Cigarette, Cigar, and Marijuana Use Among High School Students — United States, 1997–2013

October 16, 2015 / Vol. 64 / No. 40

 

 


MMWR Introduction

CDC analyzed data from the 1997–2013 national Youth Risk Behavior Surveys (YRBS) among U.S. non-Hispanic white (white), non-Hispanic black (black), and Hispanic students in grades 9–12 to examine trends in the prevalence of current 1) exclusive cigarette or cigar use, 2) exclusive marijuana use, and 3) any use of the three products. CDC further examined the prevalence of current marijuana use among current users of cigarettes or cigars. During 1997–2013, significant linear decreases occurred in exclusive cigarette or cigar use; however, significant linear increases occurred in exclusive marijuana use. Any cigarette, cigar, or marijuana use significantly decreased overall and among all sex and racial/ethnic subgroups during the study period, whereas marijuana use among cigarette or cigar users increased significantly among all sex and racial/ethnic subgroups. Significant nonlinear trends in exclusive marijuana use and marijuana use among cigarette or cigar users also were identified among black and Hispanic students. Increased exclusive marijuana use and use of marijuana among cigarette or cigar users could undermine success in reducing tobacco use among youths. Closer collaboration between public health professionals to address prevention of tobacco and marijuana use might be beneficial in the development of evidence-based policies and programs to prevent tobacco and marijuana use.

Reducing current use of cigarette, cigar, and marijuana among U.S. youth might be achieved through multifaceted, targeted implementation of evidence-based program and policy interventions, in concert with active engagement of multiple stakeholders, including parents, schools, communities, and the media. Enhanced and sustained tobacco and marijuana use surveillance can help in monitoring trends and patterns of use, including the measurement of progress toward achieving Healthy People 2020 objectives related to the use of these substances among youth. Policy and programmatic efforts may benefit from approaches that focus on reducing the use of tobacco and marijuana among youth.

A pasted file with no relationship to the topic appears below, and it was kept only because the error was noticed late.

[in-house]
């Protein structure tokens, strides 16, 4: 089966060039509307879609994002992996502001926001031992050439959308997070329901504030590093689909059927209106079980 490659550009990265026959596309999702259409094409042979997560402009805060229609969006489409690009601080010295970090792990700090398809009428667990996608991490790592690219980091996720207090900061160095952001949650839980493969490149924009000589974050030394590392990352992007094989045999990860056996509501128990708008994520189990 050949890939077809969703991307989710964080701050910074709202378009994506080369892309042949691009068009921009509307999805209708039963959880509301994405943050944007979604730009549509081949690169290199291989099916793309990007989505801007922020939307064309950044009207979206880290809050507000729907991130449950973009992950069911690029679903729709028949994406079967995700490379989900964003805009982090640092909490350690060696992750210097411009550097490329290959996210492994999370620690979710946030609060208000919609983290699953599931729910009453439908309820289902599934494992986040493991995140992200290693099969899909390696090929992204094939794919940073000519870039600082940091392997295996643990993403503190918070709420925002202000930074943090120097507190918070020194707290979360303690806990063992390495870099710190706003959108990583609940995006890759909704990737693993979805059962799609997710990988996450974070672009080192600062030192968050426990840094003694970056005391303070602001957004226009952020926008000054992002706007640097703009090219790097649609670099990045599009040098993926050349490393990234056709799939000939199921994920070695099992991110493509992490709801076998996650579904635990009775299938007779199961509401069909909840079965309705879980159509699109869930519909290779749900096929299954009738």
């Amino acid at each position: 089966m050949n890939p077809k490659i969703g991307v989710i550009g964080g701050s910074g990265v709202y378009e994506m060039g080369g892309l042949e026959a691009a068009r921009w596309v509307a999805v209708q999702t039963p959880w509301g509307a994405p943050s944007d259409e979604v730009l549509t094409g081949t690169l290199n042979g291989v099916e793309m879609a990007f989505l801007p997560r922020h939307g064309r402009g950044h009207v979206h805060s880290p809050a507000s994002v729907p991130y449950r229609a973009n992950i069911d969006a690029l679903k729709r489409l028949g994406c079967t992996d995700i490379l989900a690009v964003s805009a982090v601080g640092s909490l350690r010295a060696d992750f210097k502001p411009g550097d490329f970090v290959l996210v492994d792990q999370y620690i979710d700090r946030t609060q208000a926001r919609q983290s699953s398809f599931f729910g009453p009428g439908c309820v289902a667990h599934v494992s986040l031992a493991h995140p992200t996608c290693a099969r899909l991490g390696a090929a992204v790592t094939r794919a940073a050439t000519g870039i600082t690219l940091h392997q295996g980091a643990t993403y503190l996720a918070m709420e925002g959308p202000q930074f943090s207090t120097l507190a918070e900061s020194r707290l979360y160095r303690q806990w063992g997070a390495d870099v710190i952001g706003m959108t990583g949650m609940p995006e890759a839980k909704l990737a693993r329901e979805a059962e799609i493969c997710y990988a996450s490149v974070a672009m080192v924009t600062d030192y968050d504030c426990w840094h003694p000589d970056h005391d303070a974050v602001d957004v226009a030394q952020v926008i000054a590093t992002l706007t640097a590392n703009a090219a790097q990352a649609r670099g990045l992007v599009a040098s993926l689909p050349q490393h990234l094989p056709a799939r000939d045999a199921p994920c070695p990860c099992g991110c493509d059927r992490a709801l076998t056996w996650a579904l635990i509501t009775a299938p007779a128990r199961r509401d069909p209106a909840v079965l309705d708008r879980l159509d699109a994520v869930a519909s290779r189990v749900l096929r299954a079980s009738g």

MMWR Highlights

Prevalence of exclusive cigarette and/or cigar use among white, black, and Hispanic U.S. high school students, 1997–2013

  • The proportion of high school students using cigarettes and/or cigars exclusively decreased from 20.5% in 1997 to 7.4% in 2013.
  • The proportion of white high school students using cigarettes and/or cigars exclusively decreased from 23.0% in 1997 to 9.8% in 2013.
  • The proportion of black high school students using cigarettes and/or cigars exclusively decreased from 10.6% in 1997 to 2.4% in 2013.
  • The proportion of Hispanic high school students using cigarettes and/or cigars exclusively decreased from 15.5% in 1997 to 4.2% in 2013.

Prevalence of exclusive marijuana use among white, black, and Hispanic U.S. high school students, 1997–2013

  • The proportion of high school students using marijuana exclusively increased from 4.2% in 1997 to 10.2% in 2013.
  • The proportion of white high school students using marijuana exclusively increased from 3.0% in 1997 to 7.1% in 2013.
  • The proportion of black high school students using marijuana exclusively increased from 9.2% in 1997 to 16.6% in 2013.
  • The proportion of Hispanic high school students using marijuana exclusively increased from 5.9% in 1997 to 14.2% in 2013.

Prevalence of any use of cigarette and/or cigar or marijuana among white, black, and Hispanic U.S. high school students, 1997–2013

  • The proportion of high school students using cigarettes and/or cigars and marijuana decreased from 46.1% in 1997 to 29.9% in 2013.
  • The proportion of white high school students using cigarettes and/or cigars and marijuana decreased from 48.0% in 1997 to 29.8% in 2013.
  • The proportion of black high school students using cigarettes and/or cigars and marijuana decreased from 38.3% in 1997 to 30.0% in 2013.
  • The proportion of Hispanic high school students using cigarettes and/or cigars and marijuana decreased from 43.4% in 1997 to 30.1% in 2013.

Prevalence of marijuana use among cigarette and/or cigar smokers among white, black, and Hispanic U.S. high school students, 1997–2013

  • The proportion of high school student cigarette and/or cigar smokers who also use marijuana increased from 51.2% in 1997 to 62.4% in 2013.
  • The proportion of white high school student cigarette and/or cigar smokers who also use marijuana increased from 48.8% in 1997 to 56.7% in 2013.
  • The proportion of black high school student cigarette and/or cigar smokers who also use marijuana increased from 63.7% in 1997 to 82.0% in 2013.
  • The proportion of Hispanic high school student cigarette and/or cigar smokers who also use marijuana increased from 58.6% in 1997 to 73.6% in 2013.

 

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